Protect the side slopes
Slopes erode at a much faster rate than other structures because of fast-moving run-off. Water running down the hill will move soil and compromise the structure. Vegetation is an excellent way to prevent soil erosion.
However, vegetated mats, like erosion control mats, work exceptionally well in preventing slope erosion. You may also want to use silt fencing or fiber logs. However, silt fencing is better as a temporary solution, whereas erosion control blankets and fiber logs help protect your land permanently.
Case Study: Landfill Erosion Along the Thames, UK
In just 40 years, erosion has exposed disused landfill sites across the Thames in London, England. Plastics, microplastics, carcinogenic asbestos, and even toxic batteries hang out of coastal areas, just meters away from the river.
Other sites in the UK suffer the same problem. Once the contaminants from the landfill sites reach the rivers, they end up in human and animal water supplies.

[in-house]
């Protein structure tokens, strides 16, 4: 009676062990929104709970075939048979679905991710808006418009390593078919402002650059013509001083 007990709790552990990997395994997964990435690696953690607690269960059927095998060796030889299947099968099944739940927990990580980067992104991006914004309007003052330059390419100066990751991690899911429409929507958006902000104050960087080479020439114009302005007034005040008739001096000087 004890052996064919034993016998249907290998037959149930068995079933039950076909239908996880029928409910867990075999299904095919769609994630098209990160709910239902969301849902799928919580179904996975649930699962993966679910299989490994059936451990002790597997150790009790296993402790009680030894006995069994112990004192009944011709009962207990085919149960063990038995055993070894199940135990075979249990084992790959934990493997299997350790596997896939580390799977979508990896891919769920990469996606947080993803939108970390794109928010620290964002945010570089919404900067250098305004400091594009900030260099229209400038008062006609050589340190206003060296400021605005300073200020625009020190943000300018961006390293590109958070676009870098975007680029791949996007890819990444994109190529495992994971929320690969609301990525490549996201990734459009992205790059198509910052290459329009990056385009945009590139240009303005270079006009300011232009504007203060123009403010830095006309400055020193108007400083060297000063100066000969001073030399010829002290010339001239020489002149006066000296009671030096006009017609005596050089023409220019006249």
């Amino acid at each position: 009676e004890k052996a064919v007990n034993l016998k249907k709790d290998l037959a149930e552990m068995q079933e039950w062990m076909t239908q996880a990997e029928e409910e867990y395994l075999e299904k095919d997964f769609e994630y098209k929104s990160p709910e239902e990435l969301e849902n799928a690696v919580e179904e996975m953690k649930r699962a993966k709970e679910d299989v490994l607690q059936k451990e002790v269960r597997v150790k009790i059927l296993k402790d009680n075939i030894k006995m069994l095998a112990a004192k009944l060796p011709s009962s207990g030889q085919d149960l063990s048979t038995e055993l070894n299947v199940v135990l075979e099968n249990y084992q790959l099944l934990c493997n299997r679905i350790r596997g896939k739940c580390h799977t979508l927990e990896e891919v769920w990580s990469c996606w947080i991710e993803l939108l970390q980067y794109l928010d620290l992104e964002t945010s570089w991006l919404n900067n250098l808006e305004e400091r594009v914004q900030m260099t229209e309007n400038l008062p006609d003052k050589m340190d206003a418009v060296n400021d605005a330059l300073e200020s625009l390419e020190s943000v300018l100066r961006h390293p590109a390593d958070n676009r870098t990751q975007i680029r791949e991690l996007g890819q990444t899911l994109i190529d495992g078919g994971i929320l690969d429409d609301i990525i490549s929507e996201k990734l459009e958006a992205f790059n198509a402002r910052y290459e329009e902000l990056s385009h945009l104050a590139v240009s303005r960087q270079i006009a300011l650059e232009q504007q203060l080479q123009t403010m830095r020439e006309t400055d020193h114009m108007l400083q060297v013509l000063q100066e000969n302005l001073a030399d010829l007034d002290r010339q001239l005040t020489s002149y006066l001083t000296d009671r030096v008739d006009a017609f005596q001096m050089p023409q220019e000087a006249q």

Landfill erosion in the UK provides an excellent example of how vital landfill erosion control is. Fortunately, many options exist to protect your landfill from erosion.
What are Landfill Liners?
Sometimes referred to as geomembranes, landfill liners come in single or double-layer systems to prevent contaminants' leaching into groundwater. They also protect from soil loss and other forms of erosion.
Landfill liners are most commonly used on the side slopes of landfills. However, they can also be useful below the dump or over the top of a disused landfill.